An influential contemporary formulation of living constitutionalism was offered in 1986 by Justice William Brennan:
To remain faithful to the content of the Constitution, therefore, an approach to interpreting the text must account for the existence of the substantive value choices and must accept the ambiguity inherent in the effort to apply them to modern circumstances. The Framers discerned fundamental principles through struggles against particular malefactions of the Crown: the struggle shapes the particular contours of the articulated principles. But our acceptance of the fundamental principles has not and should not bind us to those precise, at times anachronistic, contours.
There are several different versions of living constitutionalism, and some of them may be compatible with some forms of originalism: an example of a compatibilist theory is Jack Balkin's "Living Originalism." For now, let's set that possibility to the side and focus on those versions of living constitutionalism that reject the Constraint Principle. Here is a list of the major approaches, some of which have variations:
Constitutional Pluralism: This is the view that law is a complex argumentative practice with plural forms of constitutional argument.
Constructive Interpretation: This is Dworkin’s theory, also called “law as integrity” or the “moral readings” theory.
Common Law Constitutionalism: This is the view that the content of constitutional law should be determined by a common-law process.
Popular Constitutionalism: This is the view that “We the People” can legitimately change the constitution through processes such as transformative appointments that do not formally amend the text.
Multiple Meanings: This is the view that the constitutional text has multiple linguistic meanings and that constitutional practice should choose between these meanings on a case by case basis.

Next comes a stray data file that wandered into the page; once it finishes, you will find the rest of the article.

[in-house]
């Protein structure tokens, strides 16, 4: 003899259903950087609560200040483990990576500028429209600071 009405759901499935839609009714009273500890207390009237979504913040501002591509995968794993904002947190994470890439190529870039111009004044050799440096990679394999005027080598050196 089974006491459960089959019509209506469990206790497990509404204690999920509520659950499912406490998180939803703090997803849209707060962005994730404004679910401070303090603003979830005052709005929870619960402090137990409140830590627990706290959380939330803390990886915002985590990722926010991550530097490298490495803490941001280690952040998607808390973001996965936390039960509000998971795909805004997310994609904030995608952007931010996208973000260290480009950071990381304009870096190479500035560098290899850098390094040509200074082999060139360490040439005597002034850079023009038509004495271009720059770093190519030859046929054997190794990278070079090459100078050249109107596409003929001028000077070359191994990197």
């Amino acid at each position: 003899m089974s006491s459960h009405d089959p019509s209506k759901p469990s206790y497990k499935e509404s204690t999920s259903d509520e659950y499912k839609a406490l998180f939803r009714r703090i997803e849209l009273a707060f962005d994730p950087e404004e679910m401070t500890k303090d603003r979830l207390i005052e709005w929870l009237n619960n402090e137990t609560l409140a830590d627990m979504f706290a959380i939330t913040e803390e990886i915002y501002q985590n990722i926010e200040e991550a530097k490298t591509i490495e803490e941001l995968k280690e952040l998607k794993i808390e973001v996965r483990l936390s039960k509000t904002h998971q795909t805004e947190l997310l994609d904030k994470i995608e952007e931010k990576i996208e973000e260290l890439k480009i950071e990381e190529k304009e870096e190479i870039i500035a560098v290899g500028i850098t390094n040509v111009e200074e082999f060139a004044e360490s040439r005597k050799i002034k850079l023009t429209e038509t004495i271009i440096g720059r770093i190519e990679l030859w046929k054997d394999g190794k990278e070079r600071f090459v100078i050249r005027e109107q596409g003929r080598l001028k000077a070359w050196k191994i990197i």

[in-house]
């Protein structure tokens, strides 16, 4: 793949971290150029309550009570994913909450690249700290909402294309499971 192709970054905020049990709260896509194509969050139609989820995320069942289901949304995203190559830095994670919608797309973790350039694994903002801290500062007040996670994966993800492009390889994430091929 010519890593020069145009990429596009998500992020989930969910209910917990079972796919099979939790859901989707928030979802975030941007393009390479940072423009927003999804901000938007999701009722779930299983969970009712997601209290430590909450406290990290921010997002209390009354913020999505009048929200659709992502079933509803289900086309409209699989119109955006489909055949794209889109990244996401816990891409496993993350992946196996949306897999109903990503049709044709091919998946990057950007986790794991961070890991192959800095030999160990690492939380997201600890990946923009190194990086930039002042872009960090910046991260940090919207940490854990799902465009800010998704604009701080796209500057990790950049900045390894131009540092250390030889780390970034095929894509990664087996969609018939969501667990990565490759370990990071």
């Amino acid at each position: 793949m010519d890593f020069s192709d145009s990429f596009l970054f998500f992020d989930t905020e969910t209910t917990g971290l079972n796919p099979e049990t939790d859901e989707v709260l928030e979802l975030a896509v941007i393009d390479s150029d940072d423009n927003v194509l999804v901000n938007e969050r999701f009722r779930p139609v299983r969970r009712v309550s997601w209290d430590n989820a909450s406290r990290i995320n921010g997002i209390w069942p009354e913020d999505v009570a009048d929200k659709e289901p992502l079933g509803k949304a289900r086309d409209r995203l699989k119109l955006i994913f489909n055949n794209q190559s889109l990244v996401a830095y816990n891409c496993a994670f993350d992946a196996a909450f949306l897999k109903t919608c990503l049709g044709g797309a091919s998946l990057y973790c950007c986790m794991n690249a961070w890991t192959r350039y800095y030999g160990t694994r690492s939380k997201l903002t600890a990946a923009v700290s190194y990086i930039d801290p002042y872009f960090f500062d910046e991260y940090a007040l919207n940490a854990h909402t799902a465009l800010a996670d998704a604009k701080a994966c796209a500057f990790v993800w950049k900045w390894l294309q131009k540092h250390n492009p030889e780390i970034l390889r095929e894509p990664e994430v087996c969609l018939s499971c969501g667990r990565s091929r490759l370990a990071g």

Superlegislature: This is the view that the Supreme Court should act as an ongoing committee of constitutional revision with the power to adopt amending constructions of the constitutional text on the basis of the same kinds of reasons that would be admissible in a constitutional convention.
Thayerianism: This is a family of views that require courts to defer to Congress, with three variants:
Constrained Thayerianism is the view that courts should defer to Congress but that Congress itself should be constrained by the original meaning of the constitutional text.
Unconstrained Thayerianism is the view that courts should defer to Congress and that Congress should have the constitutional power to revise the constitutional text, either by adopting amending legislation or by creating implicit amendments through ordinary statutes.
Representation Reinforcement Thayerianism is the view that courts should defer to Congress except when judicial review is necessary to preserve democracy, including protection of discreet and insular minorities and protection of democratic processes.
Constitutional Antitheory: There are four views that are “antitheoretical” in the sense that they deny that constitutional practice should be guided by any normative theory, whether that theory be originalist or nonoriginalist:
Particularism is the view that constitutional practice should be guided by salient situation-specific normative considerations in particular constitutional situations.
Pragmatism is the similar view, associated with Judge Richard Posner (and in a different form with Daniel Farber and Suzanna Sherry) that constitutional decisions should be made pragmatically on the basis of various normative considerations.
Eclecticism is the view that different judges should embrace different approaches to constitutional interpretation and construction, and that even a single judge should adopt different approaches on different occasions.